Note: Bunkin Banu hadn’t bunked yesterday. But I don’t trust her to cook fish unsupervised
Fish bought three Sundays back, frozen in the fridge. Packaged coconut milk, ready made tomato and onion paste. Must haves in a fast modern city. A cooking tradition inspired by the sea bordering it. Curry leaves and mustard seeds from the Gomantak, Keralite and Mangalorean kitchens of the West Coast. Fish sauteed first and not just plopped straight into the curry. As is the norm in Bengal in the East. Fresh spices ground in a mortar and pestle picked up from Chiang Mai in Thailand. Inspiration from foreign shores.
K was right. The fish curry I cooked up last night did capture the essence of the city of Mumbai. A city where old meets new. A city whose natives make you feel at home no matter where you are from. To use the oft used cliche, a melting pot.
I had just planned to use ready made cooking pastes lying at home last night with a trip to the gym thrown in in between work and the kitchen. Then I came back, saw the mortar and pestle. This is the story of what followed.
|My best buy of 2010|
- Masala mix – 1 teaspoon of coriander seeds, 1 inch pieces each of fresh turmeric and ginger, 2 split green chillies, 2 split bird’s eye chillies. 2,3 tablespoons of coriander leaves. I pounded the mix using the mortar and pestle. You can use a mixer too. Or substitute with powdered spices
- Saute oil in a pan. I used Olive oil. 1.5 tablespoons
- Put in 6,7 curry leaves and a teaspoon of mustard seeds into the oil. Wait till it splutters and crackles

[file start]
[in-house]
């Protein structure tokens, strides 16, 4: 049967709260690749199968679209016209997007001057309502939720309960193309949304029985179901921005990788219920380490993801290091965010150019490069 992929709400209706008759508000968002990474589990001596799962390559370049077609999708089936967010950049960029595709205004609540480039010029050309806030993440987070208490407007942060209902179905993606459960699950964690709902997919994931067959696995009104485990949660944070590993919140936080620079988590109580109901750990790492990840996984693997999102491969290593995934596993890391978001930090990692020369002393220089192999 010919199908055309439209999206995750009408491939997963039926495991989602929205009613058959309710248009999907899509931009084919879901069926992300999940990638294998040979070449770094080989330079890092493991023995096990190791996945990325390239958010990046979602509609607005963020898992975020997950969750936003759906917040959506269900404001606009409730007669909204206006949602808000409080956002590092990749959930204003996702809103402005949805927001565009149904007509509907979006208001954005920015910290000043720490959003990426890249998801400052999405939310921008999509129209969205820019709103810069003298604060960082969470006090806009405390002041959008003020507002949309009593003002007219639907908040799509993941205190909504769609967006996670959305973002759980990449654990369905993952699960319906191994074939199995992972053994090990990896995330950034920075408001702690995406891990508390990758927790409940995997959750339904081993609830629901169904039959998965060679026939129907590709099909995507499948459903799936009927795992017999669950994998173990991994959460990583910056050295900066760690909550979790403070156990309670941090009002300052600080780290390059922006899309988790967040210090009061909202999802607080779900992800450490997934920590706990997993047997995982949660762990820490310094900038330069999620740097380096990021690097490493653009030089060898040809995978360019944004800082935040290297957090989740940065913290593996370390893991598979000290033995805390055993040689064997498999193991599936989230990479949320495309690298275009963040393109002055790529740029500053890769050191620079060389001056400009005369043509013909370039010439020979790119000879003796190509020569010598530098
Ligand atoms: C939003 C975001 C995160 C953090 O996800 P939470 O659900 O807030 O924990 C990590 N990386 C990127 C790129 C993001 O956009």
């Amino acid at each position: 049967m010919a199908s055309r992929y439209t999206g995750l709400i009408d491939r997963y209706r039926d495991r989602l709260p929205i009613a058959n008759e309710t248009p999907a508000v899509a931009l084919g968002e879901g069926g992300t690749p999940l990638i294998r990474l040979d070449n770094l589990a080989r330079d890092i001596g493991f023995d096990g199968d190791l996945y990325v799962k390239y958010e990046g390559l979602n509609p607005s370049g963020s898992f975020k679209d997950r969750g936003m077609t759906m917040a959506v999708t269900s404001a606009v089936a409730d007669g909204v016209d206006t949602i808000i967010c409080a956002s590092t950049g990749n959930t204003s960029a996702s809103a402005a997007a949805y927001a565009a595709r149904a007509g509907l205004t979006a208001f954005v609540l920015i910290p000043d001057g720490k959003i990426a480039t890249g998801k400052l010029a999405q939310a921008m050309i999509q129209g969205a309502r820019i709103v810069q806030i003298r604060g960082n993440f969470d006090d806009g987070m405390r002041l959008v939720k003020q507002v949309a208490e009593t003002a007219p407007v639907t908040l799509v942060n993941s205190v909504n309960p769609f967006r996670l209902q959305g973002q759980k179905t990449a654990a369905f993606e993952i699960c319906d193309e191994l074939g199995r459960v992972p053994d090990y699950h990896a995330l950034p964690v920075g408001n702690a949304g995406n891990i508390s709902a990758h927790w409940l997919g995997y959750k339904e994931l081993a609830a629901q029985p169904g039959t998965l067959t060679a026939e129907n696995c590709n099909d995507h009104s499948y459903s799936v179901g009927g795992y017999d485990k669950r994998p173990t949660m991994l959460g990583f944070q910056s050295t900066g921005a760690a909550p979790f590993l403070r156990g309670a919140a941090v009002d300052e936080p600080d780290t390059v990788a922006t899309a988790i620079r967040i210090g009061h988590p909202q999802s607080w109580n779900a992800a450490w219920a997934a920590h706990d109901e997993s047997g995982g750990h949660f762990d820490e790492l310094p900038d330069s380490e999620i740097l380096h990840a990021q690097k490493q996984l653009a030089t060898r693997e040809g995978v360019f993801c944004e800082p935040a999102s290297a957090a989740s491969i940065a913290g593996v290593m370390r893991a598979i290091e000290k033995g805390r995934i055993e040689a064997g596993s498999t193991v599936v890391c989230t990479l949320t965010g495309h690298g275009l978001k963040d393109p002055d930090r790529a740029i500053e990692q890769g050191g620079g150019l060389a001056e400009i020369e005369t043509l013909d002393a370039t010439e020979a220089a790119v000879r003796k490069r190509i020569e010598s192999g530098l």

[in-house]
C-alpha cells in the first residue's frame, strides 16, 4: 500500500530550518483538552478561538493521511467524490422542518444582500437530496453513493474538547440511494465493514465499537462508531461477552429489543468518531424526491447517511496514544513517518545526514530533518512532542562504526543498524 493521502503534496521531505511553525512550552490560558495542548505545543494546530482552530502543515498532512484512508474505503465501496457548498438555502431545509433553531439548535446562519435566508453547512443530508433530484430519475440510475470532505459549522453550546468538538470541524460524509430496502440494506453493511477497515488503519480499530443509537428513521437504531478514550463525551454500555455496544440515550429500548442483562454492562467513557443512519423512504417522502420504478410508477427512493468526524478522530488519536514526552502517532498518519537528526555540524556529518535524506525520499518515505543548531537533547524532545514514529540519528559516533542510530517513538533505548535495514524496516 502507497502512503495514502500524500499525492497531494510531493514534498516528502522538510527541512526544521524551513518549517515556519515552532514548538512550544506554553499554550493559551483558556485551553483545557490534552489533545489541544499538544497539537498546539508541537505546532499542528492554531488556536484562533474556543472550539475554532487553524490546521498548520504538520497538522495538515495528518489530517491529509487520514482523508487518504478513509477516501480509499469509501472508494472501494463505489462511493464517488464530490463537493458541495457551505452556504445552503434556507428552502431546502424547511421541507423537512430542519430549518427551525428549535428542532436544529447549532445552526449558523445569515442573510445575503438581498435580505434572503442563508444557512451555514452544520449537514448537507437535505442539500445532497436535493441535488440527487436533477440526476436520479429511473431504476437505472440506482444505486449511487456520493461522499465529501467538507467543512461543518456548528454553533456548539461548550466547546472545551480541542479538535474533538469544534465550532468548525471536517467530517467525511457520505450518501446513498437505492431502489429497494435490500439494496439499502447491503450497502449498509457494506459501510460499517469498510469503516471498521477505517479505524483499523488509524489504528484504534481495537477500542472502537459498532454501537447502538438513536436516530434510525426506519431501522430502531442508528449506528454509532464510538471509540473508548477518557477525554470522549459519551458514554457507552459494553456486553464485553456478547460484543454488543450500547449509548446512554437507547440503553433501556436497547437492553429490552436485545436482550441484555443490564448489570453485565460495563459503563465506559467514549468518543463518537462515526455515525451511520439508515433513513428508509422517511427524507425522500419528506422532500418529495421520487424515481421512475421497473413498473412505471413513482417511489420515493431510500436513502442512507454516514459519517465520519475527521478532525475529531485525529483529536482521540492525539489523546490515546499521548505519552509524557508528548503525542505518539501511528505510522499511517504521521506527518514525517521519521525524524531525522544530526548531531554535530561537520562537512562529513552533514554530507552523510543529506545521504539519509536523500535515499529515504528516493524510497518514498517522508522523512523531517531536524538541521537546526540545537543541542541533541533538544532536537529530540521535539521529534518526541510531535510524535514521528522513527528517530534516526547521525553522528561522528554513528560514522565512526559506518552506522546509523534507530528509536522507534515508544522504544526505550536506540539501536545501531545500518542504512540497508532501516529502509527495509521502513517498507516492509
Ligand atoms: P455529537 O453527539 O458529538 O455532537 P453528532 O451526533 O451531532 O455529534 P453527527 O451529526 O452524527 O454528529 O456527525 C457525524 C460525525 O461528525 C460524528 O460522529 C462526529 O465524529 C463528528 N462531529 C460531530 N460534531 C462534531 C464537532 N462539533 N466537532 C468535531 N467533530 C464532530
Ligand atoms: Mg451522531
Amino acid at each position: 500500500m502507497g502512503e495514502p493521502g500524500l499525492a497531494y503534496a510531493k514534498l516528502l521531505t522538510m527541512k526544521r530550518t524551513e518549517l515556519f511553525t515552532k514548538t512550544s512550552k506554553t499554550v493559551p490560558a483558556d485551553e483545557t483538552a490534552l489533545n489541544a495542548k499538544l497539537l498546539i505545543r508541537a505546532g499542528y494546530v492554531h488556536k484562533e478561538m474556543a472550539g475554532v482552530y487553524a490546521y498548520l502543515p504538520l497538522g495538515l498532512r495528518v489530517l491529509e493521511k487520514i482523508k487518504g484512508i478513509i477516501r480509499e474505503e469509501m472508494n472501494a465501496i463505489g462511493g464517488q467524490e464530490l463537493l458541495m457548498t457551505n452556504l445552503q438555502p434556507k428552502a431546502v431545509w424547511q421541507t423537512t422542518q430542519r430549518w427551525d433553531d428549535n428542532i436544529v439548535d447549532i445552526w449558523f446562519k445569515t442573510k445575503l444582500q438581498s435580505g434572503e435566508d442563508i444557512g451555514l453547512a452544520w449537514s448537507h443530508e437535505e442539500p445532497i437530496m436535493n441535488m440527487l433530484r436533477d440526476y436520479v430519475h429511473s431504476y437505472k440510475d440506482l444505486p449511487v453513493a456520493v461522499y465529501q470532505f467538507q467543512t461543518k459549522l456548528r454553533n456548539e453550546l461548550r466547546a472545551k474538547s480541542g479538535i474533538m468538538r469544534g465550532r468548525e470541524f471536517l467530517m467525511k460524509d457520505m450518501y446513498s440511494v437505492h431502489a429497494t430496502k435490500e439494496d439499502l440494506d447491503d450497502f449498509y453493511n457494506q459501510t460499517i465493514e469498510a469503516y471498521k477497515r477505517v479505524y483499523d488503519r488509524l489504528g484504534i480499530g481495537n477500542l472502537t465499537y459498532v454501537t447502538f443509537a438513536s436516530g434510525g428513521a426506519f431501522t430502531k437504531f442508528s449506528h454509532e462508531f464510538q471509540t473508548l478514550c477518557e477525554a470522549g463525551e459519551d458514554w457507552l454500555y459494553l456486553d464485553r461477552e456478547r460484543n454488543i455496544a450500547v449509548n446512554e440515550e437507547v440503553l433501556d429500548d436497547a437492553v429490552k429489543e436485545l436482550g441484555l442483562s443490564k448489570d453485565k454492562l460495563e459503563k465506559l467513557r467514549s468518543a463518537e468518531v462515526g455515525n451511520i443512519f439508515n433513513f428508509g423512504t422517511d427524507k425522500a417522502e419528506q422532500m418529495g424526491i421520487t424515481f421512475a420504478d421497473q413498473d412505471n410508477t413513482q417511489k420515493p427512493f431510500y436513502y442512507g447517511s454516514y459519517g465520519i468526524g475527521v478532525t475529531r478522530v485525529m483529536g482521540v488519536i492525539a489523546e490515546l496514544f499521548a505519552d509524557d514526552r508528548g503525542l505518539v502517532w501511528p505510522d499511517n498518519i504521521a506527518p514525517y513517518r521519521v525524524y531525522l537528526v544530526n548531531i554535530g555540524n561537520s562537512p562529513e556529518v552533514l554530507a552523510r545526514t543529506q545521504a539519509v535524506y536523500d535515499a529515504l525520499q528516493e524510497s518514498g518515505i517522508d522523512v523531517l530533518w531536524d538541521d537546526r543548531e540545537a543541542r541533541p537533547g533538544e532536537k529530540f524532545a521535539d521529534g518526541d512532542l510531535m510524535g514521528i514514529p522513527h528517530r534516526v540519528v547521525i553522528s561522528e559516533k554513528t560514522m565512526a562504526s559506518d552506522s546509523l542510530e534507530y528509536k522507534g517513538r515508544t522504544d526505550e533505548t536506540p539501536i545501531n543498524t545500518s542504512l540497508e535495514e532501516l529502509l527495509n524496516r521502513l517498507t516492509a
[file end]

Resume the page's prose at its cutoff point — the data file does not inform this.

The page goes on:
- I added 1 tablespoon of Maggi bhuna masala which happened to to be at home. Otherwise fresh onion and tomato paste would do.
- Stir till it cooks
- Add the curry mix that you made to this. Stir a bit
- Add the fish, 2 pomfrets. Any seawater fish would do – kingfish etc
- Stir till the spices coat onto the fish. This is a Bengali touch were you are sort of frying the fish. Bengali curries would have deep fried fish put in them. West coast curries, on the other hand, would have fish dunked into the curry straight without frying
- Add 200 ml of coconut milk to the pan. I used Homemade packaged coconut milk. Add salt and let it simmer. Add a bit of regular milk to thin the curry.
- Add a couple of split chillies
- Bring to a boil and let it simmer for ten minutes
- Eat it with steamed rice
The beauty of the curry to me was that it captured the delicacy of Thai cooking. The sauce didn’t smother the taste of the fish as is the tendency in the South West coast of India. The fragrance of curry leaves and the frequent bites of mustard seeds giving it a Mumbaiyya touch to it. Felt good at the end of it. A nice way to bring in the weekend.